Thursday, July 12, 2007

Into The Fire

I'm starting a theatre company. There. Too late to turn back now. I feel a little like Indiana Jones at the moment, staring down the Holy Grail, but from across a seemingly bottomless chasm. A seemingly bottomless chasm that I'm about to willfully step into. And Sean Connery's my dad. Actually, that part's pretty cool.

It's been an off-and-on lingering thought for close to a year now, but thanks to a recent resurgance along with inspiration a la blogosphere and some choice words of encouragement from Anne Bogart via Slay and Tony, I've convinced myself that this is a good idea for a long enough period of time to actually act on it. I'm channeling my zen side (which is no easy feat) as best I can and walking into the abyss with arms open (also as best I can). 'Tis a bit scary, though.

Here's the scoop as best I've been able to whittle it down after a few days of heavy thinking and long conversations with close friends:

The company stems from the theories I've been rambling about on this blog the last few weeks. I've taken to referring to it as Anti-Anticipation, because it's a more broadly suited term. The approach is two-pronged: first, and most obviously, to create work that diverts and subverts our (and thus the audience's) expectations of theatre as an artform. To provide a theatrical experience where anything, everything, or nothing could happen at any time. The second, but more essential reading of Anti-Anticipation concerns not the counteraction of Anticipation, but the removal of it. In an environment where anything can happen, what is happening must be so passionate, so at hand as to make the next second irrelevant, to stop the artists and the audience from jumping to conclusions, from trying to guess the ending, from having expectations or anticipations of any sort. When anything is possible, the only thing that matters is the actual. The company will strive to create this actuality through a willing sacrifice to the next moment.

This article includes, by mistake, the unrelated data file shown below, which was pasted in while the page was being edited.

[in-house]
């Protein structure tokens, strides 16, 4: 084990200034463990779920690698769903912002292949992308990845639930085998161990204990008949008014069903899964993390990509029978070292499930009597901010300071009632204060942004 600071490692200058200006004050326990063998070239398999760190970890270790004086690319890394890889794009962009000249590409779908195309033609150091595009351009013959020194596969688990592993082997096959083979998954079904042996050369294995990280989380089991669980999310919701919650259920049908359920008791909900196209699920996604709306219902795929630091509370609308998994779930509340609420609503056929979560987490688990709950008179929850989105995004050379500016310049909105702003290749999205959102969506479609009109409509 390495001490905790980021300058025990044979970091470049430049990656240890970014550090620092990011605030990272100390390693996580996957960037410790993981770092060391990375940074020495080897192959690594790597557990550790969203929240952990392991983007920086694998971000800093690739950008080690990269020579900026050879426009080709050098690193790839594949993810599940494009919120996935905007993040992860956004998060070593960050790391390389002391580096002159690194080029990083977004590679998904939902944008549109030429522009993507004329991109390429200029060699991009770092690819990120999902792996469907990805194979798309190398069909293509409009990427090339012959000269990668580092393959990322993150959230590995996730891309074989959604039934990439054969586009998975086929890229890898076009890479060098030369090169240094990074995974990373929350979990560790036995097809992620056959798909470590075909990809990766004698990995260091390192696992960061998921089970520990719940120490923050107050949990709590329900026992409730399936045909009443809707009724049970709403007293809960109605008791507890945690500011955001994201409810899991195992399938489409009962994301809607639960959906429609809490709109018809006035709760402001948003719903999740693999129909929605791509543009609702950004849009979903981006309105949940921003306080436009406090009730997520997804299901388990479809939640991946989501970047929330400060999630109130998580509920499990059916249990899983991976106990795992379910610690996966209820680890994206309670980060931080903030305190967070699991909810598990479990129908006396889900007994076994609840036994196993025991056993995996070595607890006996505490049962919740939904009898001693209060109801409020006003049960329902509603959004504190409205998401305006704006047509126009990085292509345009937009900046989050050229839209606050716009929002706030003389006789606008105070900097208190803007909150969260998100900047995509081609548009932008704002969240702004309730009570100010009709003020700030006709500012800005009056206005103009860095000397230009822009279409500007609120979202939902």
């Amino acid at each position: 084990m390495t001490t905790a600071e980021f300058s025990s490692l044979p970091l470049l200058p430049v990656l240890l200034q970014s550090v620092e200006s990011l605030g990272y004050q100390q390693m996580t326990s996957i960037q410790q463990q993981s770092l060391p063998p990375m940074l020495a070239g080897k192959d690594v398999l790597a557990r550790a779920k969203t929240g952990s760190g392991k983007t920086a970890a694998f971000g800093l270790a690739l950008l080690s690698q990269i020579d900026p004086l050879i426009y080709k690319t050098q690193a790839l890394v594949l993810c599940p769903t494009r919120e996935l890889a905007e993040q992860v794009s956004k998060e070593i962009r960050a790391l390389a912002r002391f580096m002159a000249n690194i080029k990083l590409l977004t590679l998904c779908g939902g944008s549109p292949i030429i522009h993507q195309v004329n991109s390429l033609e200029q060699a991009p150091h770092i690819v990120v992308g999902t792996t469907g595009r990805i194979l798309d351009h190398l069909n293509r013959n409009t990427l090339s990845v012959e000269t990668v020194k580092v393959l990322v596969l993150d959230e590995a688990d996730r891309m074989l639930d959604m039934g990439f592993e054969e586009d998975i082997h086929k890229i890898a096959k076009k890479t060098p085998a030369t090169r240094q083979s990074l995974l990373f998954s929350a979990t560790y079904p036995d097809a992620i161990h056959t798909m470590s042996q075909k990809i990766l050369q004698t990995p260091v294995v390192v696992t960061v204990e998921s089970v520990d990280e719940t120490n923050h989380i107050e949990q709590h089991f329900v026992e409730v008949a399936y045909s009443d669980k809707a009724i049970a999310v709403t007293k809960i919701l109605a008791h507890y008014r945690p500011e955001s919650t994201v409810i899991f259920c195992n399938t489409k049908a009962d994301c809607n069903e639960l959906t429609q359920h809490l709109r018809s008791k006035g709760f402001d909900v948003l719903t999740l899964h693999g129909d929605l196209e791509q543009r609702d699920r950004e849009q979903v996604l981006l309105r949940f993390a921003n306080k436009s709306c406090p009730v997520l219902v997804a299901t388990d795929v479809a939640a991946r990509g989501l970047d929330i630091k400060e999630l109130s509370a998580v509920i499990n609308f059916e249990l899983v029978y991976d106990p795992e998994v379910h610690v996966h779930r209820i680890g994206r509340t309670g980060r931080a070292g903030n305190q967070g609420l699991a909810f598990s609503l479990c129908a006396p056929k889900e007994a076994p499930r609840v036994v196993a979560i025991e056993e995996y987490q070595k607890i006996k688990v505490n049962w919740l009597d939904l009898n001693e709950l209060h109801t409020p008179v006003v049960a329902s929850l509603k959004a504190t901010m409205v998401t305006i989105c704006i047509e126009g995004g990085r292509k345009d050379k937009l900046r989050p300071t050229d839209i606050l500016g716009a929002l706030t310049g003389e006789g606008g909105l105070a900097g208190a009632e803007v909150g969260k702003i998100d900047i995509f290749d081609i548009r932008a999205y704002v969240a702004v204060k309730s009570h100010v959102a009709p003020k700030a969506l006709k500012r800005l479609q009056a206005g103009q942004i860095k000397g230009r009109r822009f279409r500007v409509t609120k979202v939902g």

I'm calling it Per Diem.

An important part to all of this is that Per Diem's output will be a sum of it's parts. Each piece will stand alone, but no piece will be a stand-alone. Rather than a string of unrelated work, as most companies produce each season (that's not a judgment), Per Diem's work will continually build upon this theory of Anti-Anticipation, always a further step towards that goal. Each piece must be informed by every piece that has come before in order to avoid undesired patterns or assumptions.

Whew... that was a brainful. This is the part where I worry some more.

I'm truly excited about these ideas, but we all know how far that alone will get me. Please, please, please, I am leaping right out of the frying pan on this one -- I need all the advice I can get. E-mail (or comment, your choice) with any thoughts, questions, warnings, support, tips, Nigerian spam scams that you might possibly have. My mind is a whirlwind right now.

This may be the scariest thing I've done in my (granted, short) life. I think that's a good sign. Right?

P.Rekk
2007

4 comments:

Scott Walters said...

Wow! I wish you the best of luck. Advice? Don't be afraid to listen to your audience -- not only in the theatre, but out in the street, at the grocery store, in your local newspaper. And surround yourself with people that make you feel creative.

Tony said...

The two biggest non-artistic things for any company to figure out--Space and Money. Where are you going to do it (and rehearse it)? and how are you going to pay for it? They're not mutually exclusive as most young companies spend most of their money on spaces. The eternal questions for companies.

After a while everything else can seem like easy street. But these two headaches can also be the greatest areas you can think outside the broken box.

Ming-Zhu said...

Congratulations. It makes me feel like I ought to be starting my own company - it's often something I've considered, but for me, my biggest ensemble dilemma has always been trying to negotiate all artists' paid jobs that just peskily get in the way of 'making the work'. But bottoms up, mate. I'll be keen to watch your progress. By the way, I only discovered your blog yesterday, and i like it a lot. Good one.

Paul Rekk said...

Thanks all,

Between the blogo-respone and some great words of wisdom from a few close friends, I'm less freaking out and more plugging in. Or more plugging in while still freaking out. Or some sort of nondescript mixture of the two.

And bottoms up to you as well, Ming-Zhu -- it's humbling that anyone on the interwebs is interested in my thoughts and progress, even moreso because of the inspiring community that has spoken up.